Graduation of Russia from Jackson-Vanik does indeed make sense, and is perfectly workable as you have described it. If real use does actually remain for the law, bearing in mind that it was designed to fit a fairly narrow set of circumstances, then your recommendation makes sense there as well.

            Attorneys do work on tax matters all the time. In Russia, just as anywhere else. However, the workbook is not designed to reflect a record of employment for each individual task you do – for example, if you were a mechanic, you would put “mechanic” as your profession, not “tire changer” or “oil changer” or “exhaust manifold welder ” based on what the company might have directed you to do that day. Mr. Magnitsky lists his employment as “auditor” rather than “attorney”.

            And indeed there was an advantage to have him broadly perceived as an attorney. An auditor or accountant could be compelled to testify in situations where an attorney could invoke attorney-client privilege, and refuse.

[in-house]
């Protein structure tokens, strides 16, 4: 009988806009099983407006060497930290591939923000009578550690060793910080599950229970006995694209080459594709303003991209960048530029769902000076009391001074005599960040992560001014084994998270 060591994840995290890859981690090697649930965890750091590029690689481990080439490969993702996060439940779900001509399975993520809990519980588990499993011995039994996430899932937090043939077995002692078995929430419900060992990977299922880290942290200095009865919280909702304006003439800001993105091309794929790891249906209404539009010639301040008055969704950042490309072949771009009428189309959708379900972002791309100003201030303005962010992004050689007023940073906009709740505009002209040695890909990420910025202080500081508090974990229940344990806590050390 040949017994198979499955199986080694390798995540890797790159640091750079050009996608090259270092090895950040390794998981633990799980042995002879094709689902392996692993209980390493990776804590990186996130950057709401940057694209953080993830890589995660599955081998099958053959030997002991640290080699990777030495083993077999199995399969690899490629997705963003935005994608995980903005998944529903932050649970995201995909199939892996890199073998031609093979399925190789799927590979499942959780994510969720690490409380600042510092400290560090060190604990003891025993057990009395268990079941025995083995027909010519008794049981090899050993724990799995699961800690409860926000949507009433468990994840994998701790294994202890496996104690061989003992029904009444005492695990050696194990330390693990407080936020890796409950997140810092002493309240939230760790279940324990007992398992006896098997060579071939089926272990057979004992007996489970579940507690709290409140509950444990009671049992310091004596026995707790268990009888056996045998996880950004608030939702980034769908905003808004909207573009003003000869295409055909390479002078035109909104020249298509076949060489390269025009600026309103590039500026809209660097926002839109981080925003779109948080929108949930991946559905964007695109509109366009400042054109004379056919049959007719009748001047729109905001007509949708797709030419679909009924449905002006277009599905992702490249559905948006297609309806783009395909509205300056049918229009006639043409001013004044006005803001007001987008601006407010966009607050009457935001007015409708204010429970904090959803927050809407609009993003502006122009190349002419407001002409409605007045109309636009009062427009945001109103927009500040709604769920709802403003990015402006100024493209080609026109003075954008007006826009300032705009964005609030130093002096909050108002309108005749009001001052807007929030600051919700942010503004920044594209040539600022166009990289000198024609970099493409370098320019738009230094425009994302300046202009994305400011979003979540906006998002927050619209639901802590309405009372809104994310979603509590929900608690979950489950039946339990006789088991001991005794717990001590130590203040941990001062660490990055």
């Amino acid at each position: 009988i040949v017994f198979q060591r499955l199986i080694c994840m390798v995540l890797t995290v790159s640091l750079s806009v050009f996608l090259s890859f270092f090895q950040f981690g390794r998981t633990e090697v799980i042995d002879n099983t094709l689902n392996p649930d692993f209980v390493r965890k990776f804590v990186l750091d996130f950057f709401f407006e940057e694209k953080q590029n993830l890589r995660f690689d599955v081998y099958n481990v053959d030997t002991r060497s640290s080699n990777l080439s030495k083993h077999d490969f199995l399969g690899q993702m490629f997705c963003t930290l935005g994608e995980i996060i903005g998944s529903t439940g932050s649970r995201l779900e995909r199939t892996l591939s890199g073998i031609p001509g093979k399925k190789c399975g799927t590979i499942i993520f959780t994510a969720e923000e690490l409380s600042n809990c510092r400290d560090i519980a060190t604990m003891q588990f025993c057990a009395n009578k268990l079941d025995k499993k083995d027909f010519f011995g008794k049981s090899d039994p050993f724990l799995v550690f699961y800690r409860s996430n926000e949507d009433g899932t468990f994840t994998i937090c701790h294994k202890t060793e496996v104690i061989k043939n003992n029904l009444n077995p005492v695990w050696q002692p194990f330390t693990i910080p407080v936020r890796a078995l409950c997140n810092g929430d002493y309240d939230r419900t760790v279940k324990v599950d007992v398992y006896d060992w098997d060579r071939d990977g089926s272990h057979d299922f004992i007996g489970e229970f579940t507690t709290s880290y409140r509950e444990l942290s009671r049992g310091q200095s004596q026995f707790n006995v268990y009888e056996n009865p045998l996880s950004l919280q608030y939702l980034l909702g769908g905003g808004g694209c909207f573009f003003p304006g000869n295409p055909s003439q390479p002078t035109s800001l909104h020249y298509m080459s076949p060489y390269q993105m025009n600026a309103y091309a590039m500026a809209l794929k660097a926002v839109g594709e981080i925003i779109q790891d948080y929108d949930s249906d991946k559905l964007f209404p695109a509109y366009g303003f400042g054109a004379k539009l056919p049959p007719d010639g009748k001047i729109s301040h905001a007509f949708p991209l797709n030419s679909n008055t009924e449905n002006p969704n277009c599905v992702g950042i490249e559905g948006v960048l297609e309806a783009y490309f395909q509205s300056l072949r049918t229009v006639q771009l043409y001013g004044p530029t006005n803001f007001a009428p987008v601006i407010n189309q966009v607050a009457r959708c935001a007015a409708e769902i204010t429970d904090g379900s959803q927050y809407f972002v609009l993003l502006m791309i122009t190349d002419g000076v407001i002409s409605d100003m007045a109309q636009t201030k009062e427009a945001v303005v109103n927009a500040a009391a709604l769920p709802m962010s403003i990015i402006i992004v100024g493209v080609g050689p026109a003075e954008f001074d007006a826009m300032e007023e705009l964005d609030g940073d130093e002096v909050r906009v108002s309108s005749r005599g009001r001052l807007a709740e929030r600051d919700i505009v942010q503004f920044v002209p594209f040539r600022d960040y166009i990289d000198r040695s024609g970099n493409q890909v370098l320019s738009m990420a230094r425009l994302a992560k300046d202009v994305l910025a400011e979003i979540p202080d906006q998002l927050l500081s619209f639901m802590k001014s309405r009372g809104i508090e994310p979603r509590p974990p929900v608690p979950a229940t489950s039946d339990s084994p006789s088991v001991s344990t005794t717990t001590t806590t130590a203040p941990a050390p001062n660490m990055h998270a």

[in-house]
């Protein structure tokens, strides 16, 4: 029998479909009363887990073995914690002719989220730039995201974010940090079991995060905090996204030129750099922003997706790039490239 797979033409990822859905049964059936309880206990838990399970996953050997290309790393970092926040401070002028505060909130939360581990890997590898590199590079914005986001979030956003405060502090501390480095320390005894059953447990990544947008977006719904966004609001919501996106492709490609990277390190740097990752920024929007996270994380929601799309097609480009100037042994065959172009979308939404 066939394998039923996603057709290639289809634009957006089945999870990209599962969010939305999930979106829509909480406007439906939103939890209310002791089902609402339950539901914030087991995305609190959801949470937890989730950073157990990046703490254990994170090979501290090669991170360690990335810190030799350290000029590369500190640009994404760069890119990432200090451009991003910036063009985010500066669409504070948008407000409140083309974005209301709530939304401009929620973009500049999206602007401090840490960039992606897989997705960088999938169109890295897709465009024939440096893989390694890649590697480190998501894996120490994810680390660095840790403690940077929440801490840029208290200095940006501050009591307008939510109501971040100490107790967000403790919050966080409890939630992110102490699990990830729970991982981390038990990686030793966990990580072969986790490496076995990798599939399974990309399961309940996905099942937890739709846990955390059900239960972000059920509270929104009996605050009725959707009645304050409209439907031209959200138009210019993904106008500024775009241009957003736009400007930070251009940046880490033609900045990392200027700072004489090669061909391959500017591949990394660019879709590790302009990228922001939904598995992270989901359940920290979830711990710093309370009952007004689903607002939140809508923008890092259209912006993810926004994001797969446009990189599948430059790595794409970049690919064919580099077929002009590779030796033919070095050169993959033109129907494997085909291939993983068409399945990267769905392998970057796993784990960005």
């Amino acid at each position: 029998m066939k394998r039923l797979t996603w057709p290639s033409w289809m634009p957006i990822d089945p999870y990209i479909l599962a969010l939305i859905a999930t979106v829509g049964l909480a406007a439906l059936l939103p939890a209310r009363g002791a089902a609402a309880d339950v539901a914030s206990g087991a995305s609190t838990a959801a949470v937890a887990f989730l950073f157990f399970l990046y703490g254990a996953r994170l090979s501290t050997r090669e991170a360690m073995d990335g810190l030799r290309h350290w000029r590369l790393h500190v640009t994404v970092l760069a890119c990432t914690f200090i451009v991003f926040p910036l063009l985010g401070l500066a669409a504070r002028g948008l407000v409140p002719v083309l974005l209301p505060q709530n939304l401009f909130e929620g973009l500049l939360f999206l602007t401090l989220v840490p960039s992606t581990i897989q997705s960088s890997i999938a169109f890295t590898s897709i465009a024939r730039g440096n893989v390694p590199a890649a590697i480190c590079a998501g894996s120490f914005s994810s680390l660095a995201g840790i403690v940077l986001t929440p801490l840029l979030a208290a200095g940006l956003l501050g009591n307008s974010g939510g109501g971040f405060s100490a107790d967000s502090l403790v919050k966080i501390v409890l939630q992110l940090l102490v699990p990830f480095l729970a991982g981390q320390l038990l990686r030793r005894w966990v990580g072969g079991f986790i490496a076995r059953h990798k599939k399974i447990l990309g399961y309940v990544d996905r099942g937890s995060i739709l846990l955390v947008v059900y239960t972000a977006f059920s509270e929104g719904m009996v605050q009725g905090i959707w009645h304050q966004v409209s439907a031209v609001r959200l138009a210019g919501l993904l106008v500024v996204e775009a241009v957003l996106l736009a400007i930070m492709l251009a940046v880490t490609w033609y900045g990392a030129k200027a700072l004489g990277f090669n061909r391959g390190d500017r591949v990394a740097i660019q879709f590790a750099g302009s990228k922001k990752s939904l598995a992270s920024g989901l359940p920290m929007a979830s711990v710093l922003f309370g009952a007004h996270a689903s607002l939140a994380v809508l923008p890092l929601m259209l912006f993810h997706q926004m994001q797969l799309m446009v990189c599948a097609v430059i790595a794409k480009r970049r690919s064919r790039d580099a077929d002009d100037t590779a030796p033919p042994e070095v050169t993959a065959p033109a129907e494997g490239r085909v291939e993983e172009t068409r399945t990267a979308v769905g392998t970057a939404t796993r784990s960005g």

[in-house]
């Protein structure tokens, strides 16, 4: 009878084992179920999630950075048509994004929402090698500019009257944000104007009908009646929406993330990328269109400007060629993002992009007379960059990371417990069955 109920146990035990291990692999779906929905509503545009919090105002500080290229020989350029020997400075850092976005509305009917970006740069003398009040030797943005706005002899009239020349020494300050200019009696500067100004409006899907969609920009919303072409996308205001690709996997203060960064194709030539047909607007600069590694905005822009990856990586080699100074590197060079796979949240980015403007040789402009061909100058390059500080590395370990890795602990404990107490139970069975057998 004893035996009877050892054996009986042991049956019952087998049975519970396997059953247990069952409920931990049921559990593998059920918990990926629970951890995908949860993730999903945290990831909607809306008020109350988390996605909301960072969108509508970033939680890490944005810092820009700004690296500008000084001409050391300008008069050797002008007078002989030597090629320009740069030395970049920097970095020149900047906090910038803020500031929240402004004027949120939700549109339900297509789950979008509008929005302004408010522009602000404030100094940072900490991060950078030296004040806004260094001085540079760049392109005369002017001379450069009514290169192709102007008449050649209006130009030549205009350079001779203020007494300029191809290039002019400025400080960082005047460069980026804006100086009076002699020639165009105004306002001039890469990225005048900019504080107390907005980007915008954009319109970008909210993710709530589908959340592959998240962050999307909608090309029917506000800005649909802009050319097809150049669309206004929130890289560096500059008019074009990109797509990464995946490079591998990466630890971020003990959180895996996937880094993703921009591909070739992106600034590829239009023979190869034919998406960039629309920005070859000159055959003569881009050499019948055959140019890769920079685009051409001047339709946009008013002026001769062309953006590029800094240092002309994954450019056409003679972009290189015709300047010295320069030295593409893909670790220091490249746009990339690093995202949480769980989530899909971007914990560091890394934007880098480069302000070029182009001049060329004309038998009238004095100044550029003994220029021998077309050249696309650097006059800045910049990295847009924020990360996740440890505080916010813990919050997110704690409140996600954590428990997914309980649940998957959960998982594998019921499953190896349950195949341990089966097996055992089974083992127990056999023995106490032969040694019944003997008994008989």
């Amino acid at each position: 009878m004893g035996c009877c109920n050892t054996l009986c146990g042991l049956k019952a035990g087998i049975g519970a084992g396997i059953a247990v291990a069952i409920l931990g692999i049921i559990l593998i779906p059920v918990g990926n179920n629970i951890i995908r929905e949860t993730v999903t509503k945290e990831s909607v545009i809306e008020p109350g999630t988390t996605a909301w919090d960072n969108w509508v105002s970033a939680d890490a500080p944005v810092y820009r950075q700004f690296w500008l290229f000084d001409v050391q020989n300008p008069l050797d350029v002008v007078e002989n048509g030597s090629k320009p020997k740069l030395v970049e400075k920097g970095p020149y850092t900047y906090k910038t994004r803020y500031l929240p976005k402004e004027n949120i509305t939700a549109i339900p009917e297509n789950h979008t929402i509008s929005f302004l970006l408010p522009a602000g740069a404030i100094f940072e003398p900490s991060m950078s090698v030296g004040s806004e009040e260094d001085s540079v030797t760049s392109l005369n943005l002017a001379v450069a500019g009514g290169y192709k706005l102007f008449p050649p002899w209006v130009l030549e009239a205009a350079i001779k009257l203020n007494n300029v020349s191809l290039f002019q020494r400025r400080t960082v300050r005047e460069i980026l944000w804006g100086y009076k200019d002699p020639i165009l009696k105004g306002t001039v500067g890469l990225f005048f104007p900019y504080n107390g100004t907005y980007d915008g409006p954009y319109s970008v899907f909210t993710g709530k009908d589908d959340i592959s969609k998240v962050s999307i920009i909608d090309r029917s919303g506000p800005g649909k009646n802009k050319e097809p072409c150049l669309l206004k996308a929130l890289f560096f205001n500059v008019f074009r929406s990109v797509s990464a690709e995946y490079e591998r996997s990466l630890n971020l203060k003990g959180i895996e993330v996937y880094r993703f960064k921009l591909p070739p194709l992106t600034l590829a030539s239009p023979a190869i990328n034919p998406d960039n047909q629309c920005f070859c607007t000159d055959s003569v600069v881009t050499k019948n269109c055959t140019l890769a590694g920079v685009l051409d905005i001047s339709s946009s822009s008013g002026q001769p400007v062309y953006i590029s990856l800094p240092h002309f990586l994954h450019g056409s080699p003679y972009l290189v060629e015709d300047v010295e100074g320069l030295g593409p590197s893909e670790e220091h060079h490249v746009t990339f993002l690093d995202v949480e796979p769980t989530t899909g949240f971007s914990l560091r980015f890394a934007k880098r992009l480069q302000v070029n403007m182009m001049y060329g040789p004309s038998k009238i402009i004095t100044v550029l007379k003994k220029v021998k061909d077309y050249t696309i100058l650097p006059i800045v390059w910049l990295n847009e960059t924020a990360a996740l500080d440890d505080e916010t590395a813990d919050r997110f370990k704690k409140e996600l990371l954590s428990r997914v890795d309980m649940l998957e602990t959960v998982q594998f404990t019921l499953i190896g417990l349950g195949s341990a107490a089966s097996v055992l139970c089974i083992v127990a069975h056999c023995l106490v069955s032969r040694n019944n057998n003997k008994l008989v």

The typo you describe, which is unlikely to be the case as it is misspelt throughout the text, is not attributable to Robert Amsterdam. He is merely reprinting the memo just as it appeared, and he did not write it. In fact, he points out the spelling discrepancy in his introduction.

            I agree with your definition of “torture”, and am certainly not defending it. I hope we can agree also that the United States is in no position to censure anyone else on the general cruelty of leaving someone on a cold floor or refusing them medical attention.

  5. marknesop says:

    Please ignore the final line, it was an orphan left after reformatting.